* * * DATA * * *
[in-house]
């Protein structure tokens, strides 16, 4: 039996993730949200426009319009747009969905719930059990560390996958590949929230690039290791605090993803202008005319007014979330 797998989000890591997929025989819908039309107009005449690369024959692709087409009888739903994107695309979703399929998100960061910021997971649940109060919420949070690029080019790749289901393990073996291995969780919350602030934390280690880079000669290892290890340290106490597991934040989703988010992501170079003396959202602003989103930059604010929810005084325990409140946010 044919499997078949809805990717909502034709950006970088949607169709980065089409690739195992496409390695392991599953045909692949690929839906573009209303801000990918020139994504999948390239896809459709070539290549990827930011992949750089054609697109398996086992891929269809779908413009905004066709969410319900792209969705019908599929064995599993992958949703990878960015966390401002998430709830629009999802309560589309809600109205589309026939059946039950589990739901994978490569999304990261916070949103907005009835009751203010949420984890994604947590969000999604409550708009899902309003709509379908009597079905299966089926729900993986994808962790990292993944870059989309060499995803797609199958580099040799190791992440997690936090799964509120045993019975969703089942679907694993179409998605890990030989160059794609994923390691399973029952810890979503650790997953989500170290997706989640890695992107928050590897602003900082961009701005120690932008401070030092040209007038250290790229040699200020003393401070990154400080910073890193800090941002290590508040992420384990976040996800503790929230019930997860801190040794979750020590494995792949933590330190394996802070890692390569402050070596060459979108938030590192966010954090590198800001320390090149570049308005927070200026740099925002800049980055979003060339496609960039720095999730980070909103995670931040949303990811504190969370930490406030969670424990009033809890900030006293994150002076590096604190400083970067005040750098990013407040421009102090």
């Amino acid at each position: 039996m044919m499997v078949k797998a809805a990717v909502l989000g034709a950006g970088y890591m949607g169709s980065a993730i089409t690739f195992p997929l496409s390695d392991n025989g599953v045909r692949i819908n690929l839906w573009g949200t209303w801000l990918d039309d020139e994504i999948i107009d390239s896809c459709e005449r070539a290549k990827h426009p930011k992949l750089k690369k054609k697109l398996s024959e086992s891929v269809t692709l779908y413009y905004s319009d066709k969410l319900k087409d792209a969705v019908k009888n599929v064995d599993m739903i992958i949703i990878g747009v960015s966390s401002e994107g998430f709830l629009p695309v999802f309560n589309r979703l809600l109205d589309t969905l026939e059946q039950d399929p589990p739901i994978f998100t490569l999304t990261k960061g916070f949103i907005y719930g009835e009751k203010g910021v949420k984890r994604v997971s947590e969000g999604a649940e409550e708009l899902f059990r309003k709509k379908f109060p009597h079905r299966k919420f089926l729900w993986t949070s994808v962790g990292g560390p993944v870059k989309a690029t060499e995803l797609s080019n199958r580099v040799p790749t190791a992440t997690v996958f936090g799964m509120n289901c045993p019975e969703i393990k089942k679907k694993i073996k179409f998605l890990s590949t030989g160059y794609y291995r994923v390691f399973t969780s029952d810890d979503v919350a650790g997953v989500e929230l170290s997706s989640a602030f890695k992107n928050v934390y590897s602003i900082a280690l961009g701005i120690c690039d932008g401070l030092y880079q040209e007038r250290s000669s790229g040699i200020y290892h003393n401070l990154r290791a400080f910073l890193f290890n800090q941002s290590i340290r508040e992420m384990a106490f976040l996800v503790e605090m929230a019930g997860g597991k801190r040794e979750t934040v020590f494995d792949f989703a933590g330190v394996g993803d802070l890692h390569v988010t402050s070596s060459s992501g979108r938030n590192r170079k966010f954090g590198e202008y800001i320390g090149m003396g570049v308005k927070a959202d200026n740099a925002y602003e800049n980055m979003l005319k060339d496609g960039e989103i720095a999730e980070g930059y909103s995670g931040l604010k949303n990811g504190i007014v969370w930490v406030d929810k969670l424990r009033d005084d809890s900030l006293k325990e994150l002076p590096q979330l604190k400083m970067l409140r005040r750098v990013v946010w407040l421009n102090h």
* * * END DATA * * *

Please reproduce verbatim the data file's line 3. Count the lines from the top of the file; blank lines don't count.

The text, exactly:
């Amino acid at each position: 039996m044919m499997v078949k797998a809805a990717v909502l989000g034709a950006g970088y890591m949607g169709s980065a993730i089409t690739f195992p997929l496409s390695d392991n025989g599953v045909r692949i819908n690929l839906w573009g949200t209303w801000l990918d039309d020139e994504i999948i107009d390239s896809c459709e005449r070539a290549k990827h426009p930011k992949l750089k690369k054609k697109l398996s024959e086992s891929v269809t692709l779908y413009y905004s319009d066709k969410l319900k087409d792209a969705v019908k009888n599929v064995d599993m739903i992958i949703i990878g747009v960015s966390s401002e994107g998430f709830l629009p695309v999802f309560n589309r979703l809600l109205d589309t969905l026939e059946q039950d399929p589990p739901i994978f998100t490569l999304t990261k960061g916070f949103i907005y719930g009835e009751k203010g910021v949420k984890r994604v997971s947590e969000g999604a649940e409550e708009l899902f059990r309003k709509k379908f109060p009597h079905r299966k919420f089926l729900w993986t949070s994808v962790g990292g560390p993944v870059k989309a690029t060499e995803l797609s080019n199958r580099v040799p790749t190791a992440t997690v996958f936090g799964m509120n289901c045993p019975e969703i393990k089942k679907k694993i073996k179409f998605l890990s590949t030989g160059y794609y291995r994923v390691f399973t969780s029952d810890d979503v919350a650790g997953v989500e929230l170290s997706s989640a602030f890695k992107n928050v934390y590897s602003i900082a280690l961009g701005i120690c690039d932008g401070l030092y880079q040209e007038r250290s000669s790229g040699i200020y290892h003393n401070l990154r290791a400080f910073l890193f290890n800090q941002s290590i340290r508040e992420m384990a106490f976040l996800v503790e605090m929230a019930g997860g597991k801190r040794e979750t934040v020590f494995d792949f989703a933590g330190v394996g993803d802070l890692h390569v988010t402050s070596s060459s992501g979108r938030n590192r170079k966010f954090g590198e202008y800001i320390g090149m003396g570049v308005k927070a959202d200026n740099a925002y602003e800049n980055m979003l005319k060339d496609g960039e989103i720095a999730e980070g930059y909103s995670g931040l604010k949303n990811g504190i007014v969370w930490v406030d929810k969670l424990r009033d005084d809890s900030l006293k325990e994150l002076p590096q979330l604190k400083m970067l409140r005040r750098v990013v946010w407040l421009n102090h």